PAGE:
- Help parents learn about compassionate alternatives to punishment
to foster cooperation based on love, not fear.
- Counsel parents to give every child a voice by
listening openly and non-judgmentally to their children's communication.
- Teach communication skills to improve
relationships among all family members.
- Support educational alternatives such as unschooling and democratic
schools, which nurture the child's natural love of learning.
- Train family and marital counselors to emphasize the critical importance of treating children with dignity and respect.
- Intervene on behalf of children whose needs and feelings are not
- Campaign for children's rights at home, school, and everywhere else.
- Above all, remind parents to take their child's feelings and
needs seriously and respectfully, from day one.
Parenting choices such as babywearing, breastfeeding, cosleeping, and a comforting response to crying benefit
the child in many ways. They help to provide a capacity for empathy and emotional resilience, and prepare the
child for a lifetime of mutually respectful and trusting relationships. These practices also offer significant
benefits for the parents, as their relationship with their child will then be easier and more enjoyable.
|We all do what we think is best for our children. Unfortunately, we often receive misguided advice to use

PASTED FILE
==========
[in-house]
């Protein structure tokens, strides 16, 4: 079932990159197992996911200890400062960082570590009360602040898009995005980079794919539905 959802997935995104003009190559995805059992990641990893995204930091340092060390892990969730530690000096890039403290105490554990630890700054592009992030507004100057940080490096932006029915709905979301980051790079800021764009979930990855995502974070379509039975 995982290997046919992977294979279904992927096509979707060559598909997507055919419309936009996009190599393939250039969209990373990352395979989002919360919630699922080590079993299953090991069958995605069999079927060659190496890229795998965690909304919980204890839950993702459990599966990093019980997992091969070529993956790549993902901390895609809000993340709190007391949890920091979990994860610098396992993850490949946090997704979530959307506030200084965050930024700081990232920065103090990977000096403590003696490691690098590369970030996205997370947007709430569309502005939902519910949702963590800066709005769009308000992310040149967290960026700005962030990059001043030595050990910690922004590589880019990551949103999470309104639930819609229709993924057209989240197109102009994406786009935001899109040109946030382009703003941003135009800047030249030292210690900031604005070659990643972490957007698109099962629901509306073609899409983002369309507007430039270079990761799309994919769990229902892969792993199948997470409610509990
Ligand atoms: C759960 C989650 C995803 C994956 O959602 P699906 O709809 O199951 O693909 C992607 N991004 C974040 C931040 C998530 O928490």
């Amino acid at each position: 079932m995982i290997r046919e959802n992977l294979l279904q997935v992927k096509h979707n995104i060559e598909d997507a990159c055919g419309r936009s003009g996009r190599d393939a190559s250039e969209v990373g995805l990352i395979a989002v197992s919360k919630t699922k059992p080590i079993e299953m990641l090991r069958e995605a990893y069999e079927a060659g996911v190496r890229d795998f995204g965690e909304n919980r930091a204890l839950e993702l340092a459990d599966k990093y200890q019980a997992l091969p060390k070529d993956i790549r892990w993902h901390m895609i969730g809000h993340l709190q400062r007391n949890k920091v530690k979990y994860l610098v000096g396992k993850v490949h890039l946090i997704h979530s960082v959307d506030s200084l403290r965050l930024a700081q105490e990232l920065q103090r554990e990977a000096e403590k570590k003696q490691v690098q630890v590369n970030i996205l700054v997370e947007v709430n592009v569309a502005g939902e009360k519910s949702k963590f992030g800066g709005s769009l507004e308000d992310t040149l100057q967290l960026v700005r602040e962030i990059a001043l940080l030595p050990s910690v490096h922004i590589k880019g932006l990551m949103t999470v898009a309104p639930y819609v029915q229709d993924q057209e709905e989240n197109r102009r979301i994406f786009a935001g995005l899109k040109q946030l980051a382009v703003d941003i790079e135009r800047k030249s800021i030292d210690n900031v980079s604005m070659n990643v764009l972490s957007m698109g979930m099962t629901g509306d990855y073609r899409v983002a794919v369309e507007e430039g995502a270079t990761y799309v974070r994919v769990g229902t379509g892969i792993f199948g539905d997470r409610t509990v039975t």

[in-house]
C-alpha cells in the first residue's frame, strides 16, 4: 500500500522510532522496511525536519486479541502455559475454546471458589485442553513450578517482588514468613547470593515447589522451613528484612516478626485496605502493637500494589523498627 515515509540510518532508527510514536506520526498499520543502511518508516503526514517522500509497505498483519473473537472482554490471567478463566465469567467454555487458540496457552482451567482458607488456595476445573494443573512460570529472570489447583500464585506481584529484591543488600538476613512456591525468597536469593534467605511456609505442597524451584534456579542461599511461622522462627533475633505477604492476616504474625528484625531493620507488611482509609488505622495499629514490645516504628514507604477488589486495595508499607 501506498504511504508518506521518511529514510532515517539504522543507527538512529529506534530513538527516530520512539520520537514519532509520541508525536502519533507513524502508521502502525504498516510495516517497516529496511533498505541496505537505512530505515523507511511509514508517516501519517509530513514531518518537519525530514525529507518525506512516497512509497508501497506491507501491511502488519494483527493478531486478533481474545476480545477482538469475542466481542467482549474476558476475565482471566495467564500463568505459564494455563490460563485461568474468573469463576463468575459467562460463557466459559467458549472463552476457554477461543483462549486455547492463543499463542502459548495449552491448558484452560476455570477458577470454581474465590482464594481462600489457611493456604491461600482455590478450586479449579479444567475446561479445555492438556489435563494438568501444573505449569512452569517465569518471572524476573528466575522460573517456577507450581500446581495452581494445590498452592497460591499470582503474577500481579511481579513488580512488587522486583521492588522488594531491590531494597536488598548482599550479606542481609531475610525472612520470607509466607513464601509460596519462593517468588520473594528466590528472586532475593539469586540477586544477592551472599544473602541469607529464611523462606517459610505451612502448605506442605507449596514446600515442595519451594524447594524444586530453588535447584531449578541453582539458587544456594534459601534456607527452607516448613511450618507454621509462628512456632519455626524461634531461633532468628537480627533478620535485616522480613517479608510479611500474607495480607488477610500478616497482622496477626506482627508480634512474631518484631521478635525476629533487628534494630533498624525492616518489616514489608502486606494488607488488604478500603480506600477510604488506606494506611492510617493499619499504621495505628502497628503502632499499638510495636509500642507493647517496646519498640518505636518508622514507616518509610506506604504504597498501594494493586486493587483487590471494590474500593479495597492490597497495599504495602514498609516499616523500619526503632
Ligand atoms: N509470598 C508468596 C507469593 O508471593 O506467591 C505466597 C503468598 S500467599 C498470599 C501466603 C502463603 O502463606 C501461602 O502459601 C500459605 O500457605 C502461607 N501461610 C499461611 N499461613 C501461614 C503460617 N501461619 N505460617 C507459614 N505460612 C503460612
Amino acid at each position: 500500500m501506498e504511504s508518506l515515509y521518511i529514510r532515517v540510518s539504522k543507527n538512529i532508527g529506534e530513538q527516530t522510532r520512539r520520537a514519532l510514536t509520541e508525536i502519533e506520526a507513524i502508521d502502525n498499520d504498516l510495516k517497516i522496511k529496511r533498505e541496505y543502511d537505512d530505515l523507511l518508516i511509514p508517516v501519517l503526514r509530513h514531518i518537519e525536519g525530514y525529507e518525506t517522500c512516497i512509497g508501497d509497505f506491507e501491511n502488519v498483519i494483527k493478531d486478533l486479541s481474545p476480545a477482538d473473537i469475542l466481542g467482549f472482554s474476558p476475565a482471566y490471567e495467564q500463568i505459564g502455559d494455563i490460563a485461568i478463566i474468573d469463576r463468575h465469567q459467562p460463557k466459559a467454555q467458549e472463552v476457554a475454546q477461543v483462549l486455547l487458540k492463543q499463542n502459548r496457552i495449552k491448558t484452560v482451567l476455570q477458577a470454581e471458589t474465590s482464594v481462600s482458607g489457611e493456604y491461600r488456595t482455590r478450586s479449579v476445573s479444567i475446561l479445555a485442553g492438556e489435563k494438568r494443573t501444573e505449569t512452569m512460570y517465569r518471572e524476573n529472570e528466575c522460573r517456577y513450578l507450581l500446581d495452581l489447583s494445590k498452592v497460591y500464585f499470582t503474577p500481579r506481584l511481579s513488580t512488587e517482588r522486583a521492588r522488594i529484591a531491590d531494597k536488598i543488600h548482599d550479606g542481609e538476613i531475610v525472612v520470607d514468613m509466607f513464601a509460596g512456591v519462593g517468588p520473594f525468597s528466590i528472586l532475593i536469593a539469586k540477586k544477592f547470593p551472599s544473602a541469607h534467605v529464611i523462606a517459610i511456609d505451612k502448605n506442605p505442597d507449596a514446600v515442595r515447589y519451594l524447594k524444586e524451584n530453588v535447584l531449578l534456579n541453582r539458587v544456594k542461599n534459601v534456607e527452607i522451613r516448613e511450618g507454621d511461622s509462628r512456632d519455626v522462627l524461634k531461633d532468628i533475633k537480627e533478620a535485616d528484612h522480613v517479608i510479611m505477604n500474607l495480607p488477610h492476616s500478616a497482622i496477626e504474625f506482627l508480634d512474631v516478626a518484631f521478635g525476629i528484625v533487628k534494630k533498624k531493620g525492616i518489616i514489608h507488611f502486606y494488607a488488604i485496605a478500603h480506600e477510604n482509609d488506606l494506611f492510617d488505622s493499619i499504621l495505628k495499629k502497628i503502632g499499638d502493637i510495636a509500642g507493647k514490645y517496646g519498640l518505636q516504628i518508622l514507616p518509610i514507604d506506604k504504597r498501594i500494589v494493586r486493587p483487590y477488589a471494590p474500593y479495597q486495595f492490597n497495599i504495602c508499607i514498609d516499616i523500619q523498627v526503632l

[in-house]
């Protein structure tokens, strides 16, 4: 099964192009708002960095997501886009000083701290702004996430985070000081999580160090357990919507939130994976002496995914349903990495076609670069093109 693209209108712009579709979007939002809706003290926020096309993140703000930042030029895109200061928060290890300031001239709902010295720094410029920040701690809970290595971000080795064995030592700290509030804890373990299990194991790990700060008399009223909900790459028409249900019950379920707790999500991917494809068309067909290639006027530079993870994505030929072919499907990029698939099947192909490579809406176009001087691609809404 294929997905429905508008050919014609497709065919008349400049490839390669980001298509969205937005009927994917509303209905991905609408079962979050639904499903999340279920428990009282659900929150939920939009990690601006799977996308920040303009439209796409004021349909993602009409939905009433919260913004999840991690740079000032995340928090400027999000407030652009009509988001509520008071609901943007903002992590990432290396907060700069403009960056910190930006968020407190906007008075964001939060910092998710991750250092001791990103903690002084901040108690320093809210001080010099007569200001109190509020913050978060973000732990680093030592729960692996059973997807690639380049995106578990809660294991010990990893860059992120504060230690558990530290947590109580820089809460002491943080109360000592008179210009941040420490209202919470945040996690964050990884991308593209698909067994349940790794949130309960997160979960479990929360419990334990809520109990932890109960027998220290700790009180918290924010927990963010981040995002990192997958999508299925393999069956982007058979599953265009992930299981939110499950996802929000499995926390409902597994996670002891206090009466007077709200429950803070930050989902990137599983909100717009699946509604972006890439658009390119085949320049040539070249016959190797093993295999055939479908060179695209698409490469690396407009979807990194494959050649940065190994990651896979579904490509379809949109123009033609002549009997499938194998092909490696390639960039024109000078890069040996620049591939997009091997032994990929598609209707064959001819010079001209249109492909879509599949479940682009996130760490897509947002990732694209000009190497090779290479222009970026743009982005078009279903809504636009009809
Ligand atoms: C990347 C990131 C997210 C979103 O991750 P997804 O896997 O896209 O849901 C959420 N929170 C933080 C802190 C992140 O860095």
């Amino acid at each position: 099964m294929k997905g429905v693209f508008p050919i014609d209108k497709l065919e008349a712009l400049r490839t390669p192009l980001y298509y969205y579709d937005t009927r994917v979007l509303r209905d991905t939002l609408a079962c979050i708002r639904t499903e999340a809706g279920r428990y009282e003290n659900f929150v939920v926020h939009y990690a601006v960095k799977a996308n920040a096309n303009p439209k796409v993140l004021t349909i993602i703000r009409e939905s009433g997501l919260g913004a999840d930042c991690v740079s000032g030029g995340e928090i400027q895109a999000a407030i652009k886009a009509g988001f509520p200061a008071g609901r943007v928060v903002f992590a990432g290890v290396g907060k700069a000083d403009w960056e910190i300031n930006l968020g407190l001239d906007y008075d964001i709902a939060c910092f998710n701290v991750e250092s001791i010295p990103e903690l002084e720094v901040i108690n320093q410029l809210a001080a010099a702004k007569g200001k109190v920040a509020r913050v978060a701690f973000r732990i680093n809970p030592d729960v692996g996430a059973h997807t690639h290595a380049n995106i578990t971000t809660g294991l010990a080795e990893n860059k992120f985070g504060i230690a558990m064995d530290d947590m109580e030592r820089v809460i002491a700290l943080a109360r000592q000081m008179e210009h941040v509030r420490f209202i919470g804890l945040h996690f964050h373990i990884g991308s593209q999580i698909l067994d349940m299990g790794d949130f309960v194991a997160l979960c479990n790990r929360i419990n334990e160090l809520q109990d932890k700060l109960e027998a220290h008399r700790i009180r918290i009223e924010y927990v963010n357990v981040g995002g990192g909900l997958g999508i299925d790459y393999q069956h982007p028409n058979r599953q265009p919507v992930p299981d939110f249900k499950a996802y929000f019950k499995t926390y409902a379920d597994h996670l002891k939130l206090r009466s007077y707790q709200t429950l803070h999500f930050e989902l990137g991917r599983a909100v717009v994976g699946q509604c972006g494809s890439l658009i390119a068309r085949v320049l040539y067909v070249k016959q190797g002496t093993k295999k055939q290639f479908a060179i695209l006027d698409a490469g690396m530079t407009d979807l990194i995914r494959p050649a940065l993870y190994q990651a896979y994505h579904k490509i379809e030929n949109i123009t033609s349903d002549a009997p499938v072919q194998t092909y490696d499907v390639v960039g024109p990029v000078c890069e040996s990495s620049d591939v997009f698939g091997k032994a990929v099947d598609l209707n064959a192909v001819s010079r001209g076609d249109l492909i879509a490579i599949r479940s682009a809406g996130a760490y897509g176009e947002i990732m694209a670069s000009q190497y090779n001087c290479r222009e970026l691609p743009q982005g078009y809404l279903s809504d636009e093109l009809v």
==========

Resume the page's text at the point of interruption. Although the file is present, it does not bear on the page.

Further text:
approaches such as spanking, time-out, denial of privileges, and cry-it-out. While this advice may be
well-meant, such strategies inevitably create anger and frustration in the child, which can build up over time
and lead to aggressive behavior. They can also damage the child's self-esteem and hinder their ability to
connect with their parents or anyone else.
|Without a strong connection to someone they fully trust, a child who is abused,
bullied, angry or frustrated (at home, school, or anywhere else) can feel they have nowhere to turn for support
and understanding.2 Aggression may then become their only outlet for
communicating their feelings of anger, powerlessness, and desperation.
Adults know that the more kindly they treat a friend the more cooperative and helpful that friend will be,
because they will be motivated by love, not by fear. It's no different for a child. Parents who relate to their
children with patience and empathy model peaceful problem-solving skills that the child can use throughout their
The most constructive thing we can do to create a peaceful world is to focus on increasing the capacity for
empathy within every child. The importance of meeting a child's needs with understanding and compassion has been
recognized by psychologists and researchers for decades.3 Let's start educating
everyone about the critical importance of the early years. Focusing on those years can not only help to prevent
future tragedies, but can give our children the best possible start toward a joyful and fulfilling life.
1 Excerpted from "How Do We Prevent Crime?"
by Dr. Elliott Barker
2 See "The Essential Role of an Enlightened Witness in
Society" by Alice Miller
3 See parenting research at naturalchild.org
Quotation: Mohandas Gandhi, Montessori Training College, London, October 28, 1931
Jan Hunt, M.Sc. is the director of The Natural Child Project and
author of The Natural Child: Parenting from the Heart and A Gift for Baby. She offers email and phone counseling worldwide, with a
focus on compassionate parenting and natural learning. Her son Jason, a lifelong unschooler, is the co-director
and webmaster of naturalchild.org, and co-editor with Jan of The Unschooling Unmanual.
Article version 2.5, copyright 2014 Jan and Jason Hunt.
Published by The Natural Child Project at naturalchild.org.